[0008] Thus the invention provides a timely yet secure way for a customer to allow a service provider temporary access to system resources that requires neither a standing open account nor manual ad hoc opening and closing of a user account for the service provider. These and other aspects of the invention will be more fully appreciated when considered in the light of the following detailed description and drawings.

BRIEF DESCRIPTION OF THE DRAWINGS

[0009]FIG. 1 is a block diagram that shows an exemplary structure suitable for application of the present invention.

[0010]FIG. 2 is a flowchart that shows aspects of a method for providing temporary access for servicing a system resource according to a first embodiment of the invention.

[0011]FIG. 3. is a flowchart that shows other aspects of the inventive method in a second embodiment.

[0012]FIG. 4. is a flowchart that shows yet other aspects of the inventive method in a third embodiment.

DETAILED DESCRIPTION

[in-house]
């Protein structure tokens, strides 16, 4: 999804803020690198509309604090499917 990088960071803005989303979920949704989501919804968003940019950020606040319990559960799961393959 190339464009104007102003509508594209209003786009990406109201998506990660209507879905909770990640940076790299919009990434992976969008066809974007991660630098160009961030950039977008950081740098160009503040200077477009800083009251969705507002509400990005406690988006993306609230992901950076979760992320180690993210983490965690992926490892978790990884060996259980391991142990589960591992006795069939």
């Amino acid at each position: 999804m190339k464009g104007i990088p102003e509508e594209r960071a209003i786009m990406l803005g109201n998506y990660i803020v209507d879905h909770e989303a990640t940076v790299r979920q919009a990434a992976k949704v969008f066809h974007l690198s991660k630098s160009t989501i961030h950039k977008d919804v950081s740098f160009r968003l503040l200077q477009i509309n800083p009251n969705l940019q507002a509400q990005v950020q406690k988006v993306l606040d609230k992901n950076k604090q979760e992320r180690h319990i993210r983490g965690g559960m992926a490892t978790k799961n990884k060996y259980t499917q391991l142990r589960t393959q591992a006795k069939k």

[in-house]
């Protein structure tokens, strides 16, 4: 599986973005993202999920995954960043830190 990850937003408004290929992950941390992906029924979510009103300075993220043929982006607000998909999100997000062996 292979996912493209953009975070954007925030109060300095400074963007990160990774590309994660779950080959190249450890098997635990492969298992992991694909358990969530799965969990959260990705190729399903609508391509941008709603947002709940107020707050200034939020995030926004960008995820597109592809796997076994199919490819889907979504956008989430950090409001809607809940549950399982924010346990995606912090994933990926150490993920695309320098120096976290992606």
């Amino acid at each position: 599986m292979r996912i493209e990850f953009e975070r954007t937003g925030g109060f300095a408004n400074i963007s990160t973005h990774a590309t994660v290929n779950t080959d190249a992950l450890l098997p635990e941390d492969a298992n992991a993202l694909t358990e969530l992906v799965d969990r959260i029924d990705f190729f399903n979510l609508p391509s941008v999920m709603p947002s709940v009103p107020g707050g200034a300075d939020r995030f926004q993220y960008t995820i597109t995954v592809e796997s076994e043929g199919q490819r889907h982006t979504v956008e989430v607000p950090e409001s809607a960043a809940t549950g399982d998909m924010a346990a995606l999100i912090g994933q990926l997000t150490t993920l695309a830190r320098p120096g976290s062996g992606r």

[0013] The invention provides a timely yet secure way for allowing a service provider to have the temporary access needed for servicing a customer's system resources, but does not require that a user account be left standing open or that a user account be manually opened and closed by the customer on behalf of the service provider.

[0014]FIG. 1 is a block diagram that shows an exemplary structure suitable for application of the present invention. A service provider 100 provides services to a customer's monitored system 110. For example, the services provided by the service provider 100 may include one or more of the following: repair of the monitored system 110, maintenance, performance tracking, security management, change management, and so forth. In order to provide these services, the service provider 100 needs a user account with the monitored system 110 that enables the service provider 100 to access elements of the monitored system 110.